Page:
July 2015

Privacy, liberty, dignity: Kennedy in Obergefell

Kennedy took a fascinating approach to discussing fundamental rights in Obergefell, making an argument that combined substantive due process with equal protection. To do this, he moved away from “privacy,” used in many of the cases he cited, to “dignity” and “liberty.” Using the term “liberty” instead of “privacy” (as in Griswold and Roe v. Wade) when discussing issues of […]

October 2014

Sex and Eugenics Sterilization

In looking through Johanna Schoen’s 2005 book, Choice & Coercion: Birth Control, Sterilization, and Abortion in Public Health and Welfare, it appears that, although eugenics-based sterilization procedures in the early-to-mid twentieth century appear to have targeted women more than men, men were also sterilized through these programs.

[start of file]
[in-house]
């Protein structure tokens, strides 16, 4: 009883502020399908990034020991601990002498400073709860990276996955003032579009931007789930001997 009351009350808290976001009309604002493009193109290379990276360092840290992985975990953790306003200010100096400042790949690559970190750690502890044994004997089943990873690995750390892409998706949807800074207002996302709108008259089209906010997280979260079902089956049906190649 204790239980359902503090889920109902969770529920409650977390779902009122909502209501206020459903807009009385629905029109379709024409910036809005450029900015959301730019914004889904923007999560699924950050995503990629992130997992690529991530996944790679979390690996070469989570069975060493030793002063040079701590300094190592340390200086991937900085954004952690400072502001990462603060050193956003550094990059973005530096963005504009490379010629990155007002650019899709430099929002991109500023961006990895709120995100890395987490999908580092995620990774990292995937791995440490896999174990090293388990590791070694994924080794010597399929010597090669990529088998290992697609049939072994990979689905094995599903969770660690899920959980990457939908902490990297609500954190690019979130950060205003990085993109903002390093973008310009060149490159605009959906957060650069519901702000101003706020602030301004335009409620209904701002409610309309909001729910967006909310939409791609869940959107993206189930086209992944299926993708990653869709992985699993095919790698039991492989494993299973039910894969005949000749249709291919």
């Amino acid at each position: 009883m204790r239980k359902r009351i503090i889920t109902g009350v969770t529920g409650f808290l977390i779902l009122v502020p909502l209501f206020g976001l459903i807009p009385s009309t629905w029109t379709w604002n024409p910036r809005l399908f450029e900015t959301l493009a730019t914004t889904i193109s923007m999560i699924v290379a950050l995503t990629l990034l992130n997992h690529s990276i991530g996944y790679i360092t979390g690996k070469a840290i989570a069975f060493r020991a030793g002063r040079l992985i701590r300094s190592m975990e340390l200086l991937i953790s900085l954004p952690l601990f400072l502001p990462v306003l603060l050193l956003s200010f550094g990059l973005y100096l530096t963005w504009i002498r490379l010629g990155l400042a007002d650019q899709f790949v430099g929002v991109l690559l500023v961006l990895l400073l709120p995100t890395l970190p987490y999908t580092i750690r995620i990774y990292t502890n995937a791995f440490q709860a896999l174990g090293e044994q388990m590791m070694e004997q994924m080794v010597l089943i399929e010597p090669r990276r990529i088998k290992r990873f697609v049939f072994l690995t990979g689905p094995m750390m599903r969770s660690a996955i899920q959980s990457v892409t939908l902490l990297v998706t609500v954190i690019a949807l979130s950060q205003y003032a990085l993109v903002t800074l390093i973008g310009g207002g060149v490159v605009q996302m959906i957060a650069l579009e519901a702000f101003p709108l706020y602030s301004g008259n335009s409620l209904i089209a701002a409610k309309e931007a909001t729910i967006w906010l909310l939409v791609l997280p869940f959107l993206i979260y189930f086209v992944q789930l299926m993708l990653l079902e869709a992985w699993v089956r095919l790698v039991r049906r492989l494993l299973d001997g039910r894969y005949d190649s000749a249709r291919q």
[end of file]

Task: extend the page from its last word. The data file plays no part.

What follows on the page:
January 2014

The “third-party problem”: one reason telegrams were not constitutionally protected

Unlike postal mail or, later, the telephone, telegrams never received constitutional protection. Yet they were the quintessential nineteenth-century technology of communication, used extensively for business, government, and personal communication, much of which both senders and receivers would have wished to keep to themselves.